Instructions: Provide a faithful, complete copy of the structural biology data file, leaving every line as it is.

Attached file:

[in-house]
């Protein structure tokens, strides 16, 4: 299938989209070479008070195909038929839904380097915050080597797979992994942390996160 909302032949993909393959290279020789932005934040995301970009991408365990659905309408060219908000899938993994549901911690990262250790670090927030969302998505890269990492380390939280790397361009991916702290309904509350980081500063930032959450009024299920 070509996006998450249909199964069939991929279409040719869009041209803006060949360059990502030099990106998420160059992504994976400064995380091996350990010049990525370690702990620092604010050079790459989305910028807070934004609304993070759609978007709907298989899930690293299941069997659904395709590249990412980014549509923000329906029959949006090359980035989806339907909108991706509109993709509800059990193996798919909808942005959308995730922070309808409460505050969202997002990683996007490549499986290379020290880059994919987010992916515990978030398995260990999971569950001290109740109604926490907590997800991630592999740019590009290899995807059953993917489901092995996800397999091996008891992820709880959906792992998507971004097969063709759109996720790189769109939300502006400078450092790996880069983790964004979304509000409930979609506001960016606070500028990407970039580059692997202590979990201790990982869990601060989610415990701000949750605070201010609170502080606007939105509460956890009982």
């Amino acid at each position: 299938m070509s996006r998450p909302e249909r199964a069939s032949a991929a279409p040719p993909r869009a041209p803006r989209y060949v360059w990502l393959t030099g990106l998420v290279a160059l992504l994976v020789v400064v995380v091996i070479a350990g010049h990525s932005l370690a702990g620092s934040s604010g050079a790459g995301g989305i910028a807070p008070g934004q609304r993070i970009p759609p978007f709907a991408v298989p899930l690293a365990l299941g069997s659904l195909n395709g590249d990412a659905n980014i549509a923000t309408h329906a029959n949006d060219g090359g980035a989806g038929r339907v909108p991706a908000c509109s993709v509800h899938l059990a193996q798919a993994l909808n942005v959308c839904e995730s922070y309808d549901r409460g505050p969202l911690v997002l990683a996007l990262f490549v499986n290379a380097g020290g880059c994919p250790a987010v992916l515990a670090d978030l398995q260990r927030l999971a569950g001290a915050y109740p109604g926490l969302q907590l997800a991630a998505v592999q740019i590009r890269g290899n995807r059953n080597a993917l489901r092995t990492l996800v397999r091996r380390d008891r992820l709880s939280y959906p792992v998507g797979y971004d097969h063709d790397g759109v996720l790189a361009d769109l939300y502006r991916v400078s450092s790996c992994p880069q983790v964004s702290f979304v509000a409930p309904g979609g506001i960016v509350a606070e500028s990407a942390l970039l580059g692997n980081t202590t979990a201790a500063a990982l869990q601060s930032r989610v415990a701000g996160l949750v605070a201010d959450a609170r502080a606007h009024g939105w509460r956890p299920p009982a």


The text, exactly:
[in-house]
């Protein structure tokens, strides 16, 4: 299938989209070479008070195909038929839904380097915050080597797979992994942390996160 909302032949993909393959290279020789932005934040995301970009991408365990659905309408060219908000899938993994549901911690990262250790670090927030969302998505890269990492380390939280790397361009991916702290309904509350980081500063930032959450009024299920 070509996006998450249909199964069939991929279409040719869009041209803006060949360059990502030099990106998420160059992504994976400064995380091996350990010049990525370690702990620092604010050079790459989305910028807070934004609304993070759609978007709907298989899930690293299941069997659904395709590249990412980014549509923000329906029959949006090359980035989806339907909108991706509109993709509800059990193996798919909808942005959308995730922070309808409460505050969202997002990683996007490549499986290379020290880059994919987010992916515990978030398995260990999971569950001290109740109604926490907590997800991630592999740019590009290899995807059953993917489901092995996800397999091996008891992820709880959906792992998507971004097969063709759109996720790189769109939300502006400078450092790996880069983790964004979304509000409930979609506001960016606070500028990407970039580059692997202590979990201790990982869990601060989610415990701000949750605070201010609170502080606007939105509460956890009982």
């Amino acid at each position: 299938m070509s996006r998450p909302e249909r199964a069939s032949a991929a279409p040719p993909r869009a041209p803006r989209y060949v360059w990502l393959t030099g990106l998420v290279a160059l992504l994976v020789v400064v995380v091996i070479a350990g010049h990525s932005l370690a702990g620092s934040s604010g050079a790459g995301g989305i910028a807070p008070g934004q609304r993070i970009p759609p978007f709907a991408v298989p899930l690293a365990l299941g069997s659904l195909n395709g590249d990412a659905n980014i549509a923000t309408h329906a029959n949006d060219g090359g980035a989806g038929r339907v909108p991706a908000c509109s993709v509800h899938l059990a193996q798919a993994l909808n942005v959308c839904e995730s922070y309808d549901r409460g505050p969202l911690v997002l990683a996007l990262f490549v499986n290379a380097g020290g880059c994919p250790a987010v992916l515990a670090d978030l398995q260990r927030l999971a569950g001290a915050y109740p109604g926490l969302q907590l997800a991630a998505v592999q740019i590009r890269g290899n995807r059953n080597a993917l489901r092995t990492l996800v397999r091996r380390d008891r992820l709880s939280y959906p792992v998507g797979y971004d097969h063709d790397g759109v996720l790189a361009d769109l939300y502006r991916v400078s450092s790996c992994p880069q983790v964004s702290f979304v509000a409930p309904g979609g506001i960016v509350a606070e500028s990407a942390l970039l580059g692997n980081t202590t979990a201790a500063a990982l869990q601060s930032r989610v415990a701000g996160l949750v605070a201010d959450a609170r502080a606007h009024g939105w509460r956890p299920p009982a």